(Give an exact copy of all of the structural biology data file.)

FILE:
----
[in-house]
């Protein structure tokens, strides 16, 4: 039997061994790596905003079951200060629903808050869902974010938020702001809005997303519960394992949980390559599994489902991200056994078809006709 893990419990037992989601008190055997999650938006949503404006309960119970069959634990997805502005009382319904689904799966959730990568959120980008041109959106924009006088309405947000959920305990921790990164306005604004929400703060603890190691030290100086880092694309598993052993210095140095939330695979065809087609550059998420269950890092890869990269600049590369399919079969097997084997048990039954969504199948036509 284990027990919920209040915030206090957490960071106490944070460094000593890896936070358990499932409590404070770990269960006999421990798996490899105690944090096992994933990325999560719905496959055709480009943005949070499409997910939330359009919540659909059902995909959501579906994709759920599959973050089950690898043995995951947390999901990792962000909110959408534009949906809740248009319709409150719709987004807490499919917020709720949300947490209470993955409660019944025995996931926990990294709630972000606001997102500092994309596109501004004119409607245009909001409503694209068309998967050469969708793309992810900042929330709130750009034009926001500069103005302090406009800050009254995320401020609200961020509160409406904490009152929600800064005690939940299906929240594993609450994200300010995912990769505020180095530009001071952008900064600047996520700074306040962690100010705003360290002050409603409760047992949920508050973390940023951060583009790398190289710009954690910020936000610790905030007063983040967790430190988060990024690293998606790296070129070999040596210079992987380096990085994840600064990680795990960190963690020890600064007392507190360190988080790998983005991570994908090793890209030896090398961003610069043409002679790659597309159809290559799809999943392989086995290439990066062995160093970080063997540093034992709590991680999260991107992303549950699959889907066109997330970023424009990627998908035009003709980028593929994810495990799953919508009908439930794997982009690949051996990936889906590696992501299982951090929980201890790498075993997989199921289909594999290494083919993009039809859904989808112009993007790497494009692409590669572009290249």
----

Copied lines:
[in-house]
């Protein structure tokens, strides 16, 4: 039997061994790596905003079951200060629903808050869902974010938020702001809005997303519960394992949980390559599994489902991200056994078809006709 893990419990037992989601008190055997999650938006949503404006309960119970069959634990997805502005009382319904689904799966959730990568959120980008041109959106924009006088309405947000959920305990921790990164306005604004929400703060603890190691030290100086880092694309598993052993210095140095939330695979065809087609550059998420269950890092890869990269600049590369399919079969097997084997048990039954969504199948036509 284990027990919920209040915030206090957490960071106490944070460094000593890896936070358990499932409590404070770990269960006999421990798996490899105690944090096992994933990325999560719905496959055709480009943005949070499409997910939330359009919540659909059902995909959501579906994709759920599959973050089950690898043995995951947390999901990792962000909110959408534009949906809740248009319709409150719709987004807490499919917020709720949300947490209470993955409660019944025995996931926990990294709630972000606001997102500092994309596109501004004119409607245009909001409503694209068309998967050469969708793309992810900042929330709130750009034009926001500069103005302090406009800050009254995320401020609200961020509160409406904490009152929600800064005690939940299906929240594993609450994200300010995912990769505020180095530009001071952008900064600047996520700074306040962690100010705003360290002050409603409760047992949920508050973390940023951060583009790398190289710009954690910020936000610790905030007063983040967790430190988060990024690293998606790296070129070999040596210079992987380096990085994840600064990680795990960190963690020890600064007392507190360190988080790998983005991570994908090793890209030896090398961003610069043409002679790659597309159809290559799809999943392989086995290439990066062995160093970080063997540093034992709590991680999260991107992303549950699959889907066109997330970023424009990627998908035009003709980028593929994810495990799953919508009908439930794997982009690949051996990936889906590696992501299982951090929980201890790498075993997989199921289909594999290494083919993009039809859904989808112009993007790497494009692409590669572009290249």